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Documentation – Again!

So, I am sitting at my desk reviewing clinical records for any number of reasons for any number of clients.  The ZPIC charts are the ones that tell the story.  It isn’t that they are any worse than any of the others.  Rather, they are the only ones that are reviewed in their entirety through multiple admissions and discharges for a period of two to three years.  That’s a lot of visit notes.

So, today, I am reading a chart of a 95 year old patient and when I start on episode three I noticed that she had fallen.  I jumped up from my chair and yelled with excitement.  Finally, something happened to the patient that warranted continued services.

Yes, folks.  That’s how low I’ve fallen in these dark days of clinical record review.  I am now celebrating when a 95 year old woman falls to the floor.  I find this mildly discomforting.

Now, just like all the other charts and all my other clients, when I call the nurse, I hear all sorts of things.  The patient had lost her medications for a few days or there was an unstable caregiver situation and numerous other things that warrant care from a home health agency.  But they are not in the chart.

And before I go to these agencies fully armed and ready for action, I have to have one of those talks with myself.  The vast majority of my clinical background is in the CCU’s.  I am proud to say that patient care always came first with me but I seriously doubt that my documentation would have withstood the kind of scrutiny that our small sector of the industry is subject to now.  I am once again reminded how there is often very little correlation between quality of care and quality of documentation.  Some of us just have better things to do.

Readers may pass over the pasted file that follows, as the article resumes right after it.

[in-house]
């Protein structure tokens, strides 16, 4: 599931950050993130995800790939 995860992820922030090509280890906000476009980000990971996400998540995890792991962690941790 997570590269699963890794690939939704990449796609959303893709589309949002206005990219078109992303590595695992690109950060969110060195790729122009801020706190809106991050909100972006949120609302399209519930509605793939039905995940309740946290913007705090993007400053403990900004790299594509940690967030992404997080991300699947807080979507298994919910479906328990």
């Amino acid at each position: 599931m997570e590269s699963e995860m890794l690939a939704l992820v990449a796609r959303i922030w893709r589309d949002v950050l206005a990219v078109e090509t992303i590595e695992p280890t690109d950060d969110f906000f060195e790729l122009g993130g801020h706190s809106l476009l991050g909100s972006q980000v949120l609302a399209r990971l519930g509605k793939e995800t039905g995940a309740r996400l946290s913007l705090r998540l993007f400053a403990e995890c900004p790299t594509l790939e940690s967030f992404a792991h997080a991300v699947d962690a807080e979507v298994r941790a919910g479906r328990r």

And in the interest of fair disclosure, let me say that I really don’t know a whole lot of nurses who have lost their license, been sued and have their lives ruined because of poor documentation.  There is a really good chance that your documentation will never result in such a drastic outcome.

But I do know some nurses and agency owners and others who are in jail.  I know some nurses who are struggling to feed their families because they lost their license and we really aren’t qualified to do much else.   I know of a nurse who charted pedal pulses on a bilateral amputee.  She wasn’t trying to commit fraud.  She simply charted the same thing she always did out of habit one night when she was tired.  It didn’t help that her lawyer said to the state board of nursing, “So, you are telling me there is no place else in the body that you can have pedal pulses?”

So, the choice is yours.  You can play the odds and hope they stay in your favor or you can document correctly.  If you think about it, the odds are also in your favor should you choose to play Russian roulette.  You don’t play the odds with your life and you shouldn’t play the odds with your career.

Now I will get back to work and hope that the 95 year old falls again or better, gets an infection with a whole lot of medication changes.

8 Comments Post a comment
  1. Anita #

    Very funny and honest! I can totally relate about feeling akward when you’re happy to find problems with a patient that justify care. It’s the sad plight of a chart reviewer! Thanks for the smile!

    July 1, 2011
  2. Mike #